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Flying: Why I haven’t got the Wright stuff 


PRECISELY 120 years ago, on December 17, 1903, the Wright brothers, Wilbur and Orville, achieved the first controlled, sustained flight of a powered heavier-than-air aircraft at Kitty Hawk, North Carolina. The two fearless, pioneering Americans were overjoyed. 

Almost 69 years later, in October 1972, Henry Getley made his first flight – from Gatwick to Palma, Majorca. And the namby-pamby, lily-livered Englishman was terrified. 

For months I had been looking forward to flying off to the sunshine with my future wife, imagining us being wafted into the skies aboard a Boeing 707, the trendy choice of glamorous jet-setters which was invariably featured on TV and in movies back then. Unfortunately, our plane turned out to be an ageing de Havilland Comet, operated by the Dan-Air company.  

There was nothing wrong with it – it didn’t have outside toilets, for instance. But as soon as I saw it waiting on the tarmac, I was irrationally scared. I think it was partly because the Comet’s jet engines were mainly buried in the wings, so to my fevered mind there was no visible means of propulsion. I also knew about the metal fatigue problems of the early Comets which had led to two disasters in 1954. And, as we boarded, it was getting dark. 

Needless to say, the two-and-a-half-hour flight was a trip of terror for me. I sat there, frozen by fear and white-faced, hardly speaking, wondering how the hell I had been plunged into this nightmare. For the first time in a long time, I offered up prayers.  

We had a wonderful week in Majorca and my ordeal was parked out of the way in the hangar of my mind. A couple of hours before the return night flight, I downed several whiskies to numb my resurgent fear. They had no effect and I spent the journey stone-cold sober, suppressing panic. The agony was prolonged when we were diverted 50 miles to Luton because of fog at Gatwick.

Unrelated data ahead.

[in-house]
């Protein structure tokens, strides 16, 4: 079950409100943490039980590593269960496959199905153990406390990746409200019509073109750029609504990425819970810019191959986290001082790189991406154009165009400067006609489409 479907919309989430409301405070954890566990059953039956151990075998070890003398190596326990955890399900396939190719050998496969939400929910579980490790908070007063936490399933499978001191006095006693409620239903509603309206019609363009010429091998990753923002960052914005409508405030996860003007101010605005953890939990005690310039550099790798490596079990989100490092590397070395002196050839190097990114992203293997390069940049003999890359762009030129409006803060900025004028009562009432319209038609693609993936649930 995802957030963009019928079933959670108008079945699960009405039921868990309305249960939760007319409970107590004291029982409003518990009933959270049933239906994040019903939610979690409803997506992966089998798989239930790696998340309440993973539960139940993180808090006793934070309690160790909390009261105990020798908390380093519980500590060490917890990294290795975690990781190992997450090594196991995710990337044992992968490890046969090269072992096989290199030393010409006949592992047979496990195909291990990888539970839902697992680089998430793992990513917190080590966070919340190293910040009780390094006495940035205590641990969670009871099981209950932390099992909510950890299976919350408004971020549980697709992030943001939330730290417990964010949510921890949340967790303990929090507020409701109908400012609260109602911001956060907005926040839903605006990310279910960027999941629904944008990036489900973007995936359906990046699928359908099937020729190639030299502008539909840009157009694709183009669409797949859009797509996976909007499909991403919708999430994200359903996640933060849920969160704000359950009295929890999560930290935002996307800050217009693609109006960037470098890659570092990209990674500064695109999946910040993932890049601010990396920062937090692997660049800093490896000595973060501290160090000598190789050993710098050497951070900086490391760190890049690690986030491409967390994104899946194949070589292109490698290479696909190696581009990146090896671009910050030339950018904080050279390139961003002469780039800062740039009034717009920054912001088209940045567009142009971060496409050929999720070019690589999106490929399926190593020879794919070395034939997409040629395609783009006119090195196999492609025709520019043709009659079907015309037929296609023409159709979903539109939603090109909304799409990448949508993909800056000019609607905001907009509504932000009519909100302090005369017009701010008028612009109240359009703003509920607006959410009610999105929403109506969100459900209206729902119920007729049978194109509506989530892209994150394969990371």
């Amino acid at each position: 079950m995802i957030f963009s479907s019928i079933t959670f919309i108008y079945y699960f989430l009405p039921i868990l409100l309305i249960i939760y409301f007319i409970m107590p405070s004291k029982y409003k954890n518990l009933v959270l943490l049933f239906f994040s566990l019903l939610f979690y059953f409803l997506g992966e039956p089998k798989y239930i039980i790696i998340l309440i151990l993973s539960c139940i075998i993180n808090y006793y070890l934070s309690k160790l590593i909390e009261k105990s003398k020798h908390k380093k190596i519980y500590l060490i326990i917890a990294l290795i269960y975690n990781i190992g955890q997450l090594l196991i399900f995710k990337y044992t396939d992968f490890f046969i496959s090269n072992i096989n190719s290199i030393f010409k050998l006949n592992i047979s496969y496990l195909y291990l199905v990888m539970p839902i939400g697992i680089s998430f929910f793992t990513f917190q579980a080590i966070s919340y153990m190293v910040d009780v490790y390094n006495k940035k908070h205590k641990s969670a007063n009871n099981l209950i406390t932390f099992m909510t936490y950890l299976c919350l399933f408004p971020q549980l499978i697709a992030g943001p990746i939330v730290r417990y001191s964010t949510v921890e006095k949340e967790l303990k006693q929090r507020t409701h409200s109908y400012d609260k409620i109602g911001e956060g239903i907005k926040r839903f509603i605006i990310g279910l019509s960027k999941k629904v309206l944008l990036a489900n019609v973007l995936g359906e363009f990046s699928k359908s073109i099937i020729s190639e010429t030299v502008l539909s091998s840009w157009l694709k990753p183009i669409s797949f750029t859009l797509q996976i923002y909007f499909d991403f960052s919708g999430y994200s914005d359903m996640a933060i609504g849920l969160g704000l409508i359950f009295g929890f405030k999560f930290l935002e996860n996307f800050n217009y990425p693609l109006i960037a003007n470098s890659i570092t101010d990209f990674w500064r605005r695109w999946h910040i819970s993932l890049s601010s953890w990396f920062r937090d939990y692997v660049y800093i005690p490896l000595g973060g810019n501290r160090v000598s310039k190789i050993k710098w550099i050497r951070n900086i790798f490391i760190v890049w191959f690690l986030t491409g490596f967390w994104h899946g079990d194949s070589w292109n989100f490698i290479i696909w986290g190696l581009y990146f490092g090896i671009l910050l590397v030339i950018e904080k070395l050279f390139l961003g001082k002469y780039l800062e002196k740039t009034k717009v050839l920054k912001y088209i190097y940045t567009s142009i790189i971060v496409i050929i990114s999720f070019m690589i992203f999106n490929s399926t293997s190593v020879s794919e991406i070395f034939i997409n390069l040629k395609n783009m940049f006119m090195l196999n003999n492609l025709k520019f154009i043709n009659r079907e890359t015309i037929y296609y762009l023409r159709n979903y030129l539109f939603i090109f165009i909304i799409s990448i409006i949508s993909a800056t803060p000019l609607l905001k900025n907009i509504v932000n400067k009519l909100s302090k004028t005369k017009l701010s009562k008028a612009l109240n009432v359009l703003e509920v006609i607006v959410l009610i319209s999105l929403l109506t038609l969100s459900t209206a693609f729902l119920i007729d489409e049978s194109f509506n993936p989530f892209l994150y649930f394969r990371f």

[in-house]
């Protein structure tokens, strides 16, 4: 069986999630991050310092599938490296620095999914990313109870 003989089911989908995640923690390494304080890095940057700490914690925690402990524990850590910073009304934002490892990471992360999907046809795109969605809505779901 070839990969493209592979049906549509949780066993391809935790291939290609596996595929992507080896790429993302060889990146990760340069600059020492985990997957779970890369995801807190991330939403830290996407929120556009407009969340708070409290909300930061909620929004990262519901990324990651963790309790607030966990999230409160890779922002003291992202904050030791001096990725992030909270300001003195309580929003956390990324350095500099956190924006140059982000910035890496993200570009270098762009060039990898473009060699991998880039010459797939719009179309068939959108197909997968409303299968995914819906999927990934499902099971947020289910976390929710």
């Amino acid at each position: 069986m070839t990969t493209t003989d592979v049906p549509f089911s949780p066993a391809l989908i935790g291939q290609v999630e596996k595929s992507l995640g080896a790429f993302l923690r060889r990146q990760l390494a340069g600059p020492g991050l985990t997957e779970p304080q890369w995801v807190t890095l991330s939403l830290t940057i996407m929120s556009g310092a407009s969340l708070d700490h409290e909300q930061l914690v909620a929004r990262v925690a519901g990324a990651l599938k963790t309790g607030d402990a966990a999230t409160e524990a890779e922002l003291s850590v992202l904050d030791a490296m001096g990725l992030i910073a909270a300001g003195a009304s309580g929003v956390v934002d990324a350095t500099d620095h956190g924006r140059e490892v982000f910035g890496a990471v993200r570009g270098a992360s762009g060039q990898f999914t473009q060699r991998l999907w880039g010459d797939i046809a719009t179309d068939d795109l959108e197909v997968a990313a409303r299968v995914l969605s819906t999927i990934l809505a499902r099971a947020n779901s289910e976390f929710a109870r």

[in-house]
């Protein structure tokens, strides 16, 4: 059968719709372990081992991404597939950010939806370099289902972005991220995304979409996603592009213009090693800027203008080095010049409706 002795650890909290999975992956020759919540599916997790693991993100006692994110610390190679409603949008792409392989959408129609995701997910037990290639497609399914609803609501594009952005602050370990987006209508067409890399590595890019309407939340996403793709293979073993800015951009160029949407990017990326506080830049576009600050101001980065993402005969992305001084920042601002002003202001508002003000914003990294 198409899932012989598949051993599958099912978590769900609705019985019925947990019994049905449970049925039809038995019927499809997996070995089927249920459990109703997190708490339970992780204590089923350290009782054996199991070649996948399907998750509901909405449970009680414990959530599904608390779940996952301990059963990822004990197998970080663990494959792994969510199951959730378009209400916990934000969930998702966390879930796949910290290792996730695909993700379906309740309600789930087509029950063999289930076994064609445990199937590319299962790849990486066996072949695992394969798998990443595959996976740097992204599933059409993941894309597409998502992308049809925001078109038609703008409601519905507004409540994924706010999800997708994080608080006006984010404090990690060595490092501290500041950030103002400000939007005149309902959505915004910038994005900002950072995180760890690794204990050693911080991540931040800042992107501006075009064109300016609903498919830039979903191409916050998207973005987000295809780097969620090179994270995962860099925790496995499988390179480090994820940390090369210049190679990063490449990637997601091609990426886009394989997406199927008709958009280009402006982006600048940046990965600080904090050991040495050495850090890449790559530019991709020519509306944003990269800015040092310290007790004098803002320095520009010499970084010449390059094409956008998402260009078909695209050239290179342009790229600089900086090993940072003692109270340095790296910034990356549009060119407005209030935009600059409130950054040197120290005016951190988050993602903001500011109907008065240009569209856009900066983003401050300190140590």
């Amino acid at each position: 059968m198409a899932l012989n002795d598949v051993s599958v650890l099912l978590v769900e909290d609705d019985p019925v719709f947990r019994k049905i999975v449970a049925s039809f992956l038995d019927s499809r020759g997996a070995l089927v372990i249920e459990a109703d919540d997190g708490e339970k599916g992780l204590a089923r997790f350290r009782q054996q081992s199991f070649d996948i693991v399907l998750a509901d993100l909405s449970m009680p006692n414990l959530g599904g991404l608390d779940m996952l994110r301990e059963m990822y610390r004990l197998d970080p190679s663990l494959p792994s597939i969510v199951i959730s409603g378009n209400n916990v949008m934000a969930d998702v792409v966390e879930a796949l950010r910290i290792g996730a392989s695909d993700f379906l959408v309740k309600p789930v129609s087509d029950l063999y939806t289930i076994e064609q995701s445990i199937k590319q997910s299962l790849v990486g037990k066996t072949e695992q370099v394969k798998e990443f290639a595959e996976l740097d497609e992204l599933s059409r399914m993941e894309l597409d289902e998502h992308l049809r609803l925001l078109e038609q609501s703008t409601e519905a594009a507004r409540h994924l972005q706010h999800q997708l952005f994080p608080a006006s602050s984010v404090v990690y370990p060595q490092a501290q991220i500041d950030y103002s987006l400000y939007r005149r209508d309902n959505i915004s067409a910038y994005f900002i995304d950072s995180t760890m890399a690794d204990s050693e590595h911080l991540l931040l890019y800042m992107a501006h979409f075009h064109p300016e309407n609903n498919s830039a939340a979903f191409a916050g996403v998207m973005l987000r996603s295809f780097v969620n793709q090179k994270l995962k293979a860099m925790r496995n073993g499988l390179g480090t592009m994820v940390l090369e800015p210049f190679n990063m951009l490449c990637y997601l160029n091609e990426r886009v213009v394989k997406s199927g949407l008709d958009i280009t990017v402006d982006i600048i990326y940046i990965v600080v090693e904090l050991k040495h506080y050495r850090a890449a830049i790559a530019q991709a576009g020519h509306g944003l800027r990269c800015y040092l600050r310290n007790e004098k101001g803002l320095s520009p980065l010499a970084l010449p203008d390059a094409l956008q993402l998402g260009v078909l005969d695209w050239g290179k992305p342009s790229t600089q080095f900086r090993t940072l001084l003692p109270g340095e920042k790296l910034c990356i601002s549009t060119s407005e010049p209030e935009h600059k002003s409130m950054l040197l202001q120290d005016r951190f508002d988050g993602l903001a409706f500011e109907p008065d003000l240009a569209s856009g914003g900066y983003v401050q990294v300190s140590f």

I did not fly again for ten years, but by then I’d read a lot more about how relatively safe air travel is. I cast a cold eye on the statistics, but we now had children, so there was no chance of being a wimp in front of them when we flew abroad. I learned to quell my queasiness.  

What don’t I like about flying? First of all, I’m a coward. But I think a contributing factor is the feeling of not being in control. I’ve done a lot of driving over the years and, in an aircraft seat, I can’t help thinking I’m in a car. Using the drop-down tray as a steering wheel, I keep pressing the clutch and the accelerator (the metal floor frame of the seat in front), using the arm rest to change gear (increase the climb rate – put it in third!) then stamping on the brake if I think we’re going too fast. Sometimes I’ll swerve the whole plane around a big cloud. I’d be fine if the pilot would just let me take over.  

Another thing is the confinement. I’m not claustrophobic, but I’ve only ever flown on package-holiday flights or low-cost airlines and in cattle class on scheduled services. I’m sure if I could afford a private jet, or business or first class on the major airlines – so I could stretch out, move around, and have a drink at the bar (in the Emirates Airbus A380 double-decker jet, you can even take a shower) – most of my fears would evaporate. 

So these days I’m merely another one of possibly millions of nervous fliers and I can just about tolerate a plane trip. But I must confess I’m morbidly attracted to the TV satellite channel series Air Crash Investigation, also known as Thinking of Flying? This Programme Will Put the Fear of God Up You.  

Watch it and you’ll be amazed at how many ways there are to send an aircraft plunging to destruction, from a pilot who’s had only a few hours’ sleep in the last week to a nesting spider blocking the narrow tube on the outside of the plane which carries vital airspeed information to the cockpit. 

Anyhow, must fly – there’s a new episode showing right now. 

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Henry Getley
Henry Getley
Henry Getley is a freelance journalist.

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